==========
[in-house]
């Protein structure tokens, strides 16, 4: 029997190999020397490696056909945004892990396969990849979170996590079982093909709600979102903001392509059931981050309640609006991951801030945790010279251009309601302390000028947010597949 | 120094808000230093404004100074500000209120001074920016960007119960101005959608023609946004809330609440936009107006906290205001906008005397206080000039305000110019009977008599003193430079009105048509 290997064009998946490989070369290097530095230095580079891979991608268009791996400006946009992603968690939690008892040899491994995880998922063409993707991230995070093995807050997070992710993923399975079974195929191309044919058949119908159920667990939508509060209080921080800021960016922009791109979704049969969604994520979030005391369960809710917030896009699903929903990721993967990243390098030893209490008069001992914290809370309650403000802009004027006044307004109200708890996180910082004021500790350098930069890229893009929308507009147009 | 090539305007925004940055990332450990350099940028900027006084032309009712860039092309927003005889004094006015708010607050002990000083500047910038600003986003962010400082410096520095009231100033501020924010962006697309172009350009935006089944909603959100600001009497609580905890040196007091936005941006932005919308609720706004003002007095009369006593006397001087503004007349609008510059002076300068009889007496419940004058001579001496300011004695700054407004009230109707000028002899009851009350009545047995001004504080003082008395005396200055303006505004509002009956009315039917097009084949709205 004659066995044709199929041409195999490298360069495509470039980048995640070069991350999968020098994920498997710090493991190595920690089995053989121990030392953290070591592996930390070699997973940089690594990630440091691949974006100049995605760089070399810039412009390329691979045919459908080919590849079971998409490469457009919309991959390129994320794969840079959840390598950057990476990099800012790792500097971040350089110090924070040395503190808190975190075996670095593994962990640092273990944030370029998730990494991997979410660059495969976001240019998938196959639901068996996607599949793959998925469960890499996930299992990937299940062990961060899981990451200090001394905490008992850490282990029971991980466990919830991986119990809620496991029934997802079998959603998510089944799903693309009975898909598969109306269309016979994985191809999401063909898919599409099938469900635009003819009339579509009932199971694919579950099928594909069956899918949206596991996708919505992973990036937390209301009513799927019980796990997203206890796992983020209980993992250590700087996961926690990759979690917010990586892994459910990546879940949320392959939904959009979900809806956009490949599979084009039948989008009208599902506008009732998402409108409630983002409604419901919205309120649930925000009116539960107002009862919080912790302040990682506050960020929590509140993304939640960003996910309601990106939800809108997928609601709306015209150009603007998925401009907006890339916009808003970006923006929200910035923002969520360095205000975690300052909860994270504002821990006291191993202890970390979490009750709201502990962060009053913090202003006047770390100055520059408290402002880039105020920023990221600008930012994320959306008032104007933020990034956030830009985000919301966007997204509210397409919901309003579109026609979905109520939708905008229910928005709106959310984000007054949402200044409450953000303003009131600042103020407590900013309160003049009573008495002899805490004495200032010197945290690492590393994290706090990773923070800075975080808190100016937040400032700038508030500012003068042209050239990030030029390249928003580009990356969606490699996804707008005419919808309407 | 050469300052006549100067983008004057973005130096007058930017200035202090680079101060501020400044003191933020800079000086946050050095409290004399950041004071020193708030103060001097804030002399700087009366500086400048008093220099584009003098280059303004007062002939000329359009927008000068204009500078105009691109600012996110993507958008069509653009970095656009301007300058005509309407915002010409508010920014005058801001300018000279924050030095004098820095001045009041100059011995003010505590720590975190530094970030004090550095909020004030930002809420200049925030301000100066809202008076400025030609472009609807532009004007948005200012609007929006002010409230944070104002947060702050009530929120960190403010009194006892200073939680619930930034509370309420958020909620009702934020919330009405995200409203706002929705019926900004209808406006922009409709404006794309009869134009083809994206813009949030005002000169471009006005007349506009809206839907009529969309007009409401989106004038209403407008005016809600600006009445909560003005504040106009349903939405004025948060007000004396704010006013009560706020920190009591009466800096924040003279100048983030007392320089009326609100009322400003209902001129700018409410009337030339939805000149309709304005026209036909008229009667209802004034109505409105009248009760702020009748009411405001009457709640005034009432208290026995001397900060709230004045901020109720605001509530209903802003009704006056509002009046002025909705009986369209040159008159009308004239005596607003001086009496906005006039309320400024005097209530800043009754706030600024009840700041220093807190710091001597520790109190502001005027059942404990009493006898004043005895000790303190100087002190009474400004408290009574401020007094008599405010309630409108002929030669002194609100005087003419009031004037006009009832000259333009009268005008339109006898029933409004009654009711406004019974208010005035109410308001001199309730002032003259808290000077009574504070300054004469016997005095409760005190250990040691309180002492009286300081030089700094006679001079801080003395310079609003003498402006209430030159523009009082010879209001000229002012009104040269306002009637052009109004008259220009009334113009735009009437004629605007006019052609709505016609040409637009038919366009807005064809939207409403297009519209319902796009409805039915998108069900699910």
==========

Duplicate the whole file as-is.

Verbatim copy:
[in-house]
């Protein structure tokens, strides 16, 4: 029997190999020397490696056909945004892990396969990849979170996590079982093909709600979102903001392509059931981050309640609006991951801030945790010279251009309601302390000028947010597949 | 120094808000230093404004100074500000209120001074920016960007119960101005959608023609946004809330609440936009107006906290205001906008005397206080000039305000110019009977008599003193430079009105048509 290997064009998946490989070369290097530095230095580079891979991608268009791996400006946009992603968690939690008892040899491994995880998922063409993707991230995070093995807050997070992710993923399975079974195929191309044919058949119908159920667990939508509060209080921080800021960016922009791109979704049969969604994520979030005391369960809710917030896009699903929903990721993967990243390098030893209490008069001992914290809370309650403000802009004027006044307004109200708890996180910082004021500790350098930069890229893009929308507009147009 | 090539305007925004940055990332450990350099940028900027006084032309009712860039092309927003005889004094006015708010607050002990000083500047910038600003986003962010400082410096520095009231100033501020924010962006697309172009350009935006089944909603959100600001009497609580905890040196007091936005941006932005919308609720706004003002007095009369006593006397001087503004007349609008510059002076300068009889007496419940004058001579001496300011004695700054407004009230109707000028002899009851009350009545047995001004504080003082008395005396200055303006505004509002009956009315039917097009084949709205 004659066995044709199929041409195999490298360069495509470039980048995640070069991350999968020098994920498997710090493991190595920690089995053989121990030392953290070591592996930390070699997973940089690594990630440091691949974006100049995605760089070399810039412009390329691979045919459908080919590849079971998409490469457009919309991959390129994320794969840079959840390598950057990476990099800012790792500097971040350089110090924070040395503190808190975190075996670095593994962990640092273990944030370029998730990494991997979410660059495969976001240019998938196959639901068996996607599949793959998925469960890499996930299992990937299940062990961060899981990451200090001394905490008992850490282990029971991980466990919830991986119990809620496991029934997802079998959603998510089944799903693309009975898909598969109306269309016979994985191809999401063909898919599409099938469900635009003819009339579509009932199971694919579950099928594909069956899918949206596991996708919505992973990036937390209301009513799927019980796990997203206890796992983020209980993992250590700087996961926690990759979690917010990586892994459910990546879940949320392959939904959009979900809806956009490949599979084009039948989008009208599902506008009732998402409108409630983002409604419901919205309120649930925000009116539960107002009862919080912790302040990682506050960020929590509140993304939640960003996910309601990106939800809108997928609601709306015209150009603007998925401009907006890339916009808003970006923006929200910035923002969520360095205000975690300052909860994270504002821990006291191993202890970390979490009750709201502990962060009053913090202003006047770390100055520059408290402002880039105020920023990221600008930012994320959306008032104007933020990034956030830009985000919301966007997204509210397409919901309003579109026609979905109520939708905008229910928005709106959310984000007054949402200044409450953000303003009131600042103020407590900013309160003049009573008495002899805490004495200032010197945290690492590393994290706090990773923070800075975080808190100016937040400032700038508030500012003068042209050239990030030029390249928003580009990356969606490699996804707008005419919808309407 | 050469300052006549100067983008004057973005130096007058930017200035202090680079101060501020400044003191933020800079000086946050050095409290004399950041004071020193708030103060001097804030002399700087009366500086400048008093220099584009003098280059303004007062002939000329359009927008000068204009500078105009691109600012996110993507958008069509653009970095656009301007300058005509309407915002010409508010920014005058801001300018000279924050030095004098820095001045009041100059011995003010505590720590975190530094970030004090550095909020004030930002809420200049925030301000100066809202008076400025030609472009609807532009004007948005200012609007929006002010409230944070104002947060702050009530929120960190403010009194006892200073939680619930930034509370309420958020909620009702934020919330009405995200409203706002929705019926900004209808406006922009409709404006794309009869134009083809994206813009949030005002000169471009006005007349506009809206839907009529969309007009409401989106004038209403407008005016809600600006009445909560003005504040106009349903939405004025948060007000004396704010006013009560706020920190009591009466800096924040003279100048983030007392320089009326609100009322400003209902001129700018409410009337030339939805000149309709304005026209036909008229009667209802004034109505409105009248009760702020009748009411405001009457709640005034009432208290026995001397900060709230004045901020109720605001509530209903802003009704006056509002009046002025909705009986369209040159008159009308004239005596607003001086009496906005006039309320400024005097209530800043009754706030600024009840700041220093807190710091001597520790109190502001005027059942404990009493006898004043005895000790303190100087002190009474400004408290009574401020007094008599405010309630409108002929030669002194609100005087003419009031004037006009009832000259333009009268005008339109006898029933409004009654009711406004019974208010005035109410308001001199309730002032003259808290000077009574504070300054004469016997005095409760005190250990040691309180002492009286300081030089700094006679001079801080003395310079609003003498402006209430030159523009009082010879209001000229002012009104040269306002009637052009109004008259220009009334113009735009009437004629605007006019052609709505016609040409637009038919366009807005064809939207409403297009519209319902796009409805039915998108069900699910």